NOVA: Secret of Photo 51 (2003)

Genres - Science & Technology  |   Sub-Genres - Biological Sciences, Biography, Social History  |   Run Time - 60 min.  |  
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It is now conventional wisdom that biologist/crystallographer Rosalind Franklin was unfairly ignored by the Nobel Prize committee when the award was presented in 1962 Franklin's male colleagues James Watson and Francis Crick for their 1953 discovery of the Double Helix structure of DNA. This hour-long TV documentary scrutinizes the role that Franklin played in this momentous discovery, arguing that, were it not for her astonishing x-ray photograph, Watson and Crick would never have been able to make their discovery. Combining archival footage with newly filmed interviews of the DNA researchers' surviving colleagues, the film recounts Franklin's crucial Photo 51, achieved in her lab at King's College in London after 100 hours of exposure, and how knowledge of this photograph was casually mentioned by Franklin's co-worker Maurice Wilkins to James Watson, then working on the same research at Cambridge. Alas, because Rosalind Franklin died in 1958, existing Nobel Prize rules precluded mention of her name when awards were handed out four years later. Much of the material in this program is based on Franklin's private notebooks, inherited by Nobel Prize recipient Sir Aaron Klug, and also on Brenda Maddox' 2002 biography Rosalind Franklin: The Dark Lady of DNA. Secret of Photo 51 was first presented in the U.S. as an episode of the PBS anthology Nova.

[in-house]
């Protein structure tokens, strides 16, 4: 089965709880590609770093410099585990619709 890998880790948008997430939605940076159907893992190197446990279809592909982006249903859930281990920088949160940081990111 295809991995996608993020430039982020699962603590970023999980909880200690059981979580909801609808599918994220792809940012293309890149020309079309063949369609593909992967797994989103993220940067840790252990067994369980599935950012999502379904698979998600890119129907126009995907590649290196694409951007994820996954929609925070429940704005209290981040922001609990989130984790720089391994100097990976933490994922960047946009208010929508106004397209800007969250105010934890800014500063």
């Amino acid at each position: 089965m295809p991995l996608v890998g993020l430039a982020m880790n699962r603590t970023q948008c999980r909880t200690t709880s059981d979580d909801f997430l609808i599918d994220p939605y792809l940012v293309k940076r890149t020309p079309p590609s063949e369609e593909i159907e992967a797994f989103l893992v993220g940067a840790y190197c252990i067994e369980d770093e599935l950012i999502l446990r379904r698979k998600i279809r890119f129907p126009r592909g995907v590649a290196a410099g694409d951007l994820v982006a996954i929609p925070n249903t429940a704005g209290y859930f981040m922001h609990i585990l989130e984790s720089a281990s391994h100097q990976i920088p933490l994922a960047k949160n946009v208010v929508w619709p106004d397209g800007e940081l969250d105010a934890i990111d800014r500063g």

discovery, DNA (Deoxyribonucleic Acid), genetics, photograph, scientist, decoding, research, secrets